British Museum review (Aug 2011)
This is out-of-date! I have been here again since I wrote this review
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My idea of hell is spending all day in a big museum filled with rocks and busted cups and plates. That's basically what the British Museum is, a building filled with bits of busted junk. Statues with their arms missing, old vases with their handles snapped off, and a couple of old bones with some skin clinging to it. The ancients chucked all this stuff in the dustbin and 3,000 years later we dug it up and put it on display.
But I'm not a complete philistine. I can see they've got a few decent bits and pieces, so let me tell you about them. But let me tell you about the building first... when you enter you go straight into the best bit -- the Great Court. This is basically a big open courtyard with a glass roof on top, and the famous Reading Room is bang in the middle. All the different galleries lead off from the sides of the Great Court, and you can be walking around there for days if you don't know where you're going. The place is huge. And it's on three floors too, and you are walking up and down and left and right, in and out and all over the place. What makes it even more confusing is that some of the subjects span a couple of different floors, so when you think you've done the Egypt bit downstairs all of a sudden you find another six rooms upstairs. You really do need to look at the map to find out where everything is or you will miss all the good stuff. (2 quid from the shop, for a little flimsy piece of paper map!)
The Egypt gallery has some impressive pieces. They've got some huge monumental statues of the Pharoahs -- one of the heads which must be about 10 feet tall. They've got a lot of sarcophagi and wall inscriptions too. The most famous bit is the Rosetta Stone, which isn't much to look at but helped them decipher hieroglyphs. I liked it best because we nicked it off Napoleon. (I went to Apsley House last week and that was full of Napoleon's treasures too -- I think half of London must be filled with his stuff.)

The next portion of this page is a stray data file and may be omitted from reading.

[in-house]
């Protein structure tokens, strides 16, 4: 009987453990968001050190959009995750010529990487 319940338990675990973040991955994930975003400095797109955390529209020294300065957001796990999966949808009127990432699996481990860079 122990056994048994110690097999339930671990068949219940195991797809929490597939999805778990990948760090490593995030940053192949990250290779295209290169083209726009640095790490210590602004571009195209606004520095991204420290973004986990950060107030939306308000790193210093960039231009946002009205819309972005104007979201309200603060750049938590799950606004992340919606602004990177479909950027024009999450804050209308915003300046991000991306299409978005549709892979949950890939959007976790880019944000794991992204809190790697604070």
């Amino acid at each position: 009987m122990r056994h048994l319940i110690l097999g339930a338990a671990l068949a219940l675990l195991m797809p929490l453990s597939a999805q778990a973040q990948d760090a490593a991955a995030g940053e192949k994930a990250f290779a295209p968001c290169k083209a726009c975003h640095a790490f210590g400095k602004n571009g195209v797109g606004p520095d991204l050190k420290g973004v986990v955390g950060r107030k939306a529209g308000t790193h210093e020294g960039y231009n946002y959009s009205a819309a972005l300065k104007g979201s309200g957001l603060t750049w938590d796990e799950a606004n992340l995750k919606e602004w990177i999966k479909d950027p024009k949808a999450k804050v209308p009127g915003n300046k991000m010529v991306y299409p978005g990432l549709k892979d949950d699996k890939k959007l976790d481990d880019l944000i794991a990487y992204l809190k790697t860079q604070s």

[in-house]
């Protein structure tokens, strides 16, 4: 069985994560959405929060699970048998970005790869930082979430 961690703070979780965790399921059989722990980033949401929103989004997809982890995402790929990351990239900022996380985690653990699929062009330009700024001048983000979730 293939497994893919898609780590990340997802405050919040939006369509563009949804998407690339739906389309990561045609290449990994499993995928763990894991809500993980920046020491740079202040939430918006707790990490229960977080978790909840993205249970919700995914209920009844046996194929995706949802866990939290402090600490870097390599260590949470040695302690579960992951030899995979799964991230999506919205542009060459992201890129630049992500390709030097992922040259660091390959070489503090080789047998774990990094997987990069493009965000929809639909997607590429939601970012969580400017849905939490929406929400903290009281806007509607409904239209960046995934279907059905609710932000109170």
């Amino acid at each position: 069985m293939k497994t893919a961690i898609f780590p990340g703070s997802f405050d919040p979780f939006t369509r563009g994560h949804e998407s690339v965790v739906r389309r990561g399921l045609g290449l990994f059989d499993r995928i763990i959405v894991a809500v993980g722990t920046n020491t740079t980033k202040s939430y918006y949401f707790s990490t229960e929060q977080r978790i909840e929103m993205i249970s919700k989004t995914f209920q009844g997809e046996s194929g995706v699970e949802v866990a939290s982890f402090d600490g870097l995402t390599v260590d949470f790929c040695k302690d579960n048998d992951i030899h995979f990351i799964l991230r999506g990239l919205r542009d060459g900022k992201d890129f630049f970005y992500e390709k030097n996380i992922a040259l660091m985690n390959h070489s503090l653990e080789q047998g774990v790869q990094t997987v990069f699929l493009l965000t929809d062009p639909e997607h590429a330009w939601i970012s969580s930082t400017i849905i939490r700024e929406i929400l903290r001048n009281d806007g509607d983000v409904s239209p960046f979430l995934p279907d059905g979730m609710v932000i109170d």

I thought the whole argument for us keeping them in Britain was that they were well protected and won't be damaged. But they are all in bits and pieces anyway. There are very few figures which aren't already well-worn or busted. I suppose most of the damage occured when the dopey Turks were taking potshots at it with their cannons, but I don't think us chiselling them off the walls helped much. You can see that the entire frieze was literally chopped up into squares to carry it back. But who cares anyway, because they are ours now, ha ha! We stole them fair and square. I don't think the Greeks quite appreciate how much time and effort it must have taken us to dynamite those things off the walls and drag them back 1000 miles. That was no easy feat. And they want us to just give them back? Those crazy Greeks!
The bit I saved for last was the only thing that I really wanted to see -- the Reading Room. That's the big round room in the centre of the museum where Karl Marx wrote all his famous works. You've probably seen pictures of it before, with the curved walls covered in huge wooden bookcases and lots of little benches and desks in the middle lit by little lamps. Unfortunately the Reading Room has now been reserved as a space for their temporary exhibitions, and the only way of gaining entry is to pay the exhibition's entry fee. The exhibition that was showing when I was there was Treasures of Heaven -- 12 quid!
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